After receiving a 10-year marriage-based green card, some immigrants are faced with the life-changing decision of obtaining a divorce. The impact that the divorce will have on one’s immigration status is of primary concern. |
There is a lot of misinformation on the internet and from well-meaning friends and family members about what will happen to the immigrant. The most common myth is, “you will be sent back to your home country.” Some U.S. citizen or lawful permanent resident spouses even believe that they have the power to order the immigrant spouse deported. Nothing could be further from the truth.
After receiving a 10-year green card, the immigrant does not have an open case with United States Citizenship and Immigration Services (USCIS). The case is closed until the immigrant either applies for U.S. citizenship or apply to renew the green card. The government does not require the immigrant spouse to continuously update his/her marital status. The law, however, requires that if the immigrant moves, he/she provides USCIS, with written notice of the new address, within 10 days of the move. This can be done by sending a certified letter to USCIS or using form AR-11.
Marriage fraud is a crime in U.S. immigration law. As long as the immigrant was in a bona fide marriage, there is little to be concerned about, if the marriage later fails. Getting married to a U.S. citizen or lawful permanent resident to obtain immigration benefits is unlawful and can lead to deportation, fines, and imprisonment. A common example of marriage fraud occurs where the U.S. citizen or lawful permanent resident is paid to marry the immigrant, but the parties do not intend to live together in a marital union. If this occurs, the 10-year green card was obtained unlawfully and can be revoked.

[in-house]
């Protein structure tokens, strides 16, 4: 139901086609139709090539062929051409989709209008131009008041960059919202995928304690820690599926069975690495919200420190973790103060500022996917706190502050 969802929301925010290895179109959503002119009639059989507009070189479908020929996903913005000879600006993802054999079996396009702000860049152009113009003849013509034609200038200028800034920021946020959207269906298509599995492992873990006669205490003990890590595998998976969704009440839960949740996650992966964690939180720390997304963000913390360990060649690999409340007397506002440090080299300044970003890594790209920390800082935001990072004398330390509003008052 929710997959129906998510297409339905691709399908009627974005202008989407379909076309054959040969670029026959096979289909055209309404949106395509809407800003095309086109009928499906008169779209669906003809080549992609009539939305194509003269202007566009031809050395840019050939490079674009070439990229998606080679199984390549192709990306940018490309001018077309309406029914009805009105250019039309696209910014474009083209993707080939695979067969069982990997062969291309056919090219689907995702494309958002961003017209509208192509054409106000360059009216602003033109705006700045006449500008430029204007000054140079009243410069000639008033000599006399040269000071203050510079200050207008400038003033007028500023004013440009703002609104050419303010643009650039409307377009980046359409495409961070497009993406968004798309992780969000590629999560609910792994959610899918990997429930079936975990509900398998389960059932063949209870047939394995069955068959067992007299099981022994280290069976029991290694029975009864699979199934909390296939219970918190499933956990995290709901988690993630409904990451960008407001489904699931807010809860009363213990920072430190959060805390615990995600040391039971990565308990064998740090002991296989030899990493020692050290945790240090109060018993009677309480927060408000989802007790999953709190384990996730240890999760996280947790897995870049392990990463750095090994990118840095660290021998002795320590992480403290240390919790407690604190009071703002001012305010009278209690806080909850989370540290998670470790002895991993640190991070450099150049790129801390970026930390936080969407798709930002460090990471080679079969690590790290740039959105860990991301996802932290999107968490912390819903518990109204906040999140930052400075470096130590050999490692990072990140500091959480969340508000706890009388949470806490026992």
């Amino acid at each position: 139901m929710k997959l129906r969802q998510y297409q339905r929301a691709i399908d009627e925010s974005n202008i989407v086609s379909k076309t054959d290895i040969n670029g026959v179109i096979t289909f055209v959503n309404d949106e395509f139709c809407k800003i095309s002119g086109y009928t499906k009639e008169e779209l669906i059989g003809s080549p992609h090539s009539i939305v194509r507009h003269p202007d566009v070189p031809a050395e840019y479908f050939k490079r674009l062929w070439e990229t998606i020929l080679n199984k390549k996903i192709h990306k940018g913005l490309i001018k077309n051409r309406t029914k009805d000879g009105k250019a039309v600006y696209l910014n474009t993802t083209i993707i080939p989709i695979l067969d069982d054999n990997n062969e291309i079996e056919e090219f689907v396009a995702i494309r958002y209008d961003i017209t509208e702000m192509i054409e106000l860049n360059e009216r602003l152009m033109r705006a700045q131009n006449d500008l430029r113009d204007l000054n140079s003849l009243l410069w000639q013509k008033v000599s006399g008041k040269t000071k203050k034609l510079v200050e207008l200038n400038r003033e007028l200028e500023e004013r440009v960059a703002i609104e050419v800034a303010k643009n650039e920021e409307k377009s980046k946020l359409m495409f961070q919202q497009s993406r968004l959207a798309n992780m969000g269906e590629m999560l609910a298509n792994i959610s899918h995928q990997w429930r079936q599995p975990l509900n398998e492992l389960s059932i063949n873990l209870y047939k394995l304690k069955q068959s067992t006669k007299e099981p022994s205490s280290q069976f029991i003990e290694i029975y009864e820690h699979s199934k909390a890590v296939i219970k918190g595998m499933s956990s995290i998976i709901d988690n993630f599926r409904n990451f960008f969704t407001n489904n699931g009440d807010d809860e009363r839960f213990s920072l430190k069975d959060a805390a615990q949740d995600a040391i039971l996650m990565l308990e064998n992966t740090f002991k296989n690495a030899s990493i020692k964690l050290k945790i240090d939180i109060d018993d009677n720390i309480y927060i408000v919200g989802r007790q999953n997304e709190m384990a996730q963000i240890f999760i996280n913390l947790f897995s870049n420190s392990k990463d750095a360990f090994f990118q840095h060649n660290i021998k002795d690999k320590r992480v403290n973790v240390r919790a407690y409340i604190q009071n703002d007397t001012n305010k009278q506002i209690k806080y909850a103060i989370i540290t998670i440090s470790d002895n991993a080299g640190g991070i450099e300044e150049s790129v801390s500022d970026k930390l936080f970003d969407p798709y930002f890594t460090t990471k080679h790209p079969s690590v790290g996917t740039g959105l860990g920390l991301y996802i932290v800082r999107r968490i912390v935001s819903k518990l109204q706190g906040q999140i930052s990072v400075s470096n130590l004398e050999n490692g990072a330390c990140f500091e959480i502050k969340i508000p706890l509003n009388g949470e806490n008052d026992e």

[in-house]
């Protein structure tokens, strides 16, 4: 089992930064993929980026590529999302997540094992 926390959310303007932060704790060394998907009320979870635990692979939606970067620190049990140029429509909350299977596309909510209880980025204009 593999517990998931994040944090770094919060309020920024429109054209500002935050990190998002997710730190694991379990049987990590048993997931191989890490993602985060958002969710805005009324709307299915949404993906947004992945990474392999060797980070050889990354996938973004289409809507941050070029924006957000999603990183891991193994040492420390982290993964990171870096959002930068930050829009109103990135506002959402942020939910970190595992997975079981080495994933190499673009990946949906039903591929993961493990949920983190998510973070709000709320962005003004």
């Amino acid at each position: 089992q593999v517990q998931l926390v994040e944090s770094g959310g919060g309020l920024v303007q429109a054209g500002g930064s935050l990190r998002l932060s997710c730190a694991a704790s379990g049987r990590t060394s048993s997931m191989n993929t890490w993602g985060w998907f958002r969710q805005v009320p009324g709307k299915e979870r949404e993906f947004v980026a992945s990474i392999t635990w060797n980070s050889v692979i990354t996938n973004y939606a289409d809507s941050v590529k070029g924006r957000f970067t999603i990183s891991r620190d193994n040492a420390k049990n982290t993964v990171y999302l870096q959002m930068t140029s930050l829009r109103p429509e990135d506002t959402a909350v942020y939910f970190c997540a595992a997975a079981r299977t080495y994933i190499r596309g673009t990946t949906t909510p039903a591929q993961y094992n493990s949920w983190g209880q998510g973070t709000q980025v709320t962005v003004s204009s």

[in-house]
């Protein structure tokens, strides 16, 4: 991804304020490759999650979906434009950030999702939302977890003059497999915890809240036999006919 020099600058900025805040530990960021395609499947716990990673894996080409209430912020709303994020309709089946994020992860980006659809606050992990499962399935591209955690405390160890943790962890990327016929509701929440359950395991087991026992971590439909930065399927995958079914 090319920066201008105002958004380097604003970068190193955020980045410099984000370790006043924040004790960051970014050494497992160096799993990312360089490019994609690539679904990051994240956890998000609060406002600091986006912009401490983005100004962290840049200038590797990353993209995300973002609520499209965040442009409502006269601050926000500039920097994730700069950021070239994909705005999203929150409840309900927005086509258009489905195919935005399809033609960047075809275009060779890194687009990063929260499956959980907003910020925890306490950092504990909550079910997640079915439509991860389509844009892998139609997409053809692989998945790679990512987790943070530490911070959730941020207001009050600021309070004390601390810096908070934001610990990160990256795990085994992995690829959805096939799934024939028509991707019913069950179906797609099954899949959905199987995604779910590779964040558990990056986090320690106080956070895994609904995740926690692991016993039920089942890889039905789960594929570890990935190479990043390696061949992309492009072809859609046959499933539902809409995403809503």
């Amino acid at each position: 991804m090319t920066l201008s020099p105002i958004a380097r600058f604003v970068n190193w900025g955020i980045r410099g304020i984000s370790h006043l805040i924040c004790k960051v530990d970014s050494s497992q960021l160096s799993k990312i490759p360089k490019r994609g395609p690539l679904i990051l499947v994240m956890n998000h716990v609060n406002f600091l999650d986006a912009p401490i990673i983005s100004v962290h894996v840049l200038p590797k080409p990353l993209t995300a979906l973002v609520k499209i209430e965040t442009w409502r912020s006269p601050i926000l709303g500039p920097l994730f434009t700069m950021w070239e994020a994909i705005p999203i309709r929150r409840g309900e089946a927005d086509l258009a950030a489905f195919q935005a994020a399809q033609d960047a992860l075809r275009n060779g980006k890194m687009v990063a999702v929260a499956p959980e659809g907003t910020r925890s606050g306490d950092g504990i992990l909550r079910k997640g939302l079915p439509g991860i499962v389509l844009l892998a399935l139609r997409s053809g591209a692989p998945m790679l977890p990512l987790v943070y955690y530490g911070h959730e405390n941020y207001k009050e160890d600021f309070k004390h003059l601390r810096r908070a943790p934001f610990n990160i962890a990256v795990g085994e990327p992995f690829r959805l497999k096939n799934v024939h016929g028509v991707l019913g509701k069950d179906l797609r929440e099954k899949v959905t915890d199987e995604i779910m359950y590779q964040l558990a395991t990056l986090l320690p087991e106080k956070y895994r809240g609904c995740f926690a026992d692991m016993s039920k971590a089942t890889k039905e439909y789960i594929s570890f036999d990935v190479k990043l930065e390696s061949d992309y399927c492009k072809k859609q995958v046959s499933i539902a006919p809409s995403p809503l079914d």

The U.S. citizen or lawful permanent resident spouse, motivated by spite or hurt feelings, may voluntarily play an informant role by sending a “tip letter” to USCIS, claiming that the marriage wasn’t real. In some cases, it is actually true, and the U.S. citizen spouse was deceived into getting married. If this happens, the government can reopen the immigration case and serve a Notice to Appear (“NTA”), in immigration court. Strong evidence and a skilled immigration attorney are one’s best defense in immigration court against removal.
If there was no marriage fraud, then the immigrant spouse should continue life as usual. A ten-year green card allows an immigrant spouse to live, travel, and work in the United States. He or she may petition for other relatives that are outside the U.S. He or she may even remarry.
Many states, such as Florida, are “no-fault” divorce states. This means that neither party must prove whose fault it was why the marriage failed. Sometimes the couple may be experiencing marital issues before the 10-year green card is approved. However, U.S. immigration law does not require a perfect marriage. Immigrants may want to exercise caution in filing for a divorce immediately after obtaining the 10-year green card. While there is no bright-line rule as to a safe period to file for a divorce, doing it the next day or week after green card approval may raise red-flags. In sum, a divorce after receiving a 10-year green card is of little consequence, if the marriage was real.
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